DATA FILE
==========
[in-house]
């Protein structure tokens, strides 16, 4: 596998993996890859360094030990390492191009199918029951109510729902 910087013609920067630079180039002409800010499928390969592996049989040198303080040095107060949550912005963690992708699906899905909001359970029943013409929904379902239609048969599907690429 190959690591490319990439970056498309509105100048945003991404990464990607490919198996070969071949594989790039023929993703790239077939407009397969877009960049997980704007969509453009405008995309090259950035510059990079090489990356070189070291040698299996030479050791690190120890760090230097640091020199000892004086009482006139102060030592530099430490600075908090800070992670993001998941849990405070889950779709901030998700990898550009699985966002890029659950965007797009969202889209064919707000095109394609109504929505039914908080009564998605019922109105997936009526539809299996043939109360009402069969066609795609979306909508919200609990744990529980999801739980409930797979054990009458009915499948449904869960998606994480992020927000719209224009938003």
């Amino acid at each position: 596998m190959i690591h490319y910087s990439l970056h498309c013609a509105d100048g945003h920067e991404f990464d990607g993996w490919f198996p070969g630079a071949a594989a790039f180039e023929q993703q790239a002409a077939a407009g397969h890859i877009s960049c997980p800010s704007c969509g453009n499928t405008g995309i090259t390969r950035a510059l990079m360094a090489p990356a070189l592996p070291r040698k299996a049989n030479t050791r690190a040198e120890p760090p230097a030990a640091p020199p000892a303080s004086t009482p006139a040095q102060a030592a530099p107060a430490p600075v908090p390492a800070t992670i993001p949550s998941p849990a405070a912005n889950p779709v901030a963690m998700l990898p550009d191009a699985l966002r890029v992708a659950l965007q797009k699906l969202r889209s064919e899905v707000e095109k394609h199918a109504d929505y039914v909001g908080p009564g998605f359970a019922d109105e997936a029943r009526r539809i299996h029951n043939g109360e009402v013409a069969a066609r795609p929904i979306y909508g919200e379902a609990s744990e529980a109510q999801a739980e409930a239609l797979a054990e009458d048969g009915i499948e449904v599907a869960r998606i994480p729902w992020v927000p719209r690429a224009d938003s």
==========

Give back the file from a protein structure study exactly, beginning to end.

[in-house]
């Protein structure tokens, strides 16, 4: 596998993996890859360094030990390492191009199918029951109510729902 910087013609920067630079180039002409800010499928390969592996049989040198303080040095107060949550912005963690992708699906899905909001359970029943013409929904379902239609048969599907690429 190959690591490319990439970056498309509105100048945003991404990464990607490919198996070969071949594989790039023929993703790239077939407009397969877009960049997980704007969509453009405008995309090259950035510059990079090489990356070189070291040698299996030479050791690190120890760090230097640091020199000892004086009482006139102060030592530099430490600075908090800070992670993001998941849990405070889950779709901030998700990898550009699985966002890029659950965007797009969202889209064919707000095109394609109504929505039914908080009564998605019922109105997936009526539809299996043939109360009402069969066609795609979306909508919200609990744990529980999801739980409930797979054990009458009915499948449904869960998606994480992020927000719209224009938003």
């Amino acid at each position: 596998m190959i690591h490319y910087s990439l970056h498309c013609a509105d100048g945003h920067e991404f990464d990607g993996w490919f198996p070969g630079a071949a594989a790039f180039e023929q993703q790239a002409a077939a407009g397969h890859i877009s960049c997980p800010s704007c969509g453009n499928t405008g995309i090259t390969r950035a510059l990079m360094a090489p990356a070189l592996p070291r040698k299996a049989n030479t050791r690190a040198e120890p760090p230097a030990a640091p020199p000892a303080s004086t009482p006139a040095q102060a030592a530099p107060a430490p600075v908090p390492a800070t992670i993001p949550s998941p849990a405070a912005n889950p779709v901030a963690m998700l990898p550009d191009a699985l966002r890029v992708a659950l965007q797009k699906l969202r889209s064919e899905v707000e095109k394609h199918a109504d929505y039914v909001g908080p009564g998605f359970a019922d109105e997936a029943r009526r539809i299996h029951n043939g109360e009402v013409a069969a066609r795609p929904i979306y909508g919200e379902a609990s744990e529980a109510q999801a739980e409930a239609l797979a054990e009458d048969g009915i499948e449904v599907a869960r998606i994480p729902w992020v927000p719209r690429a224009d938003s």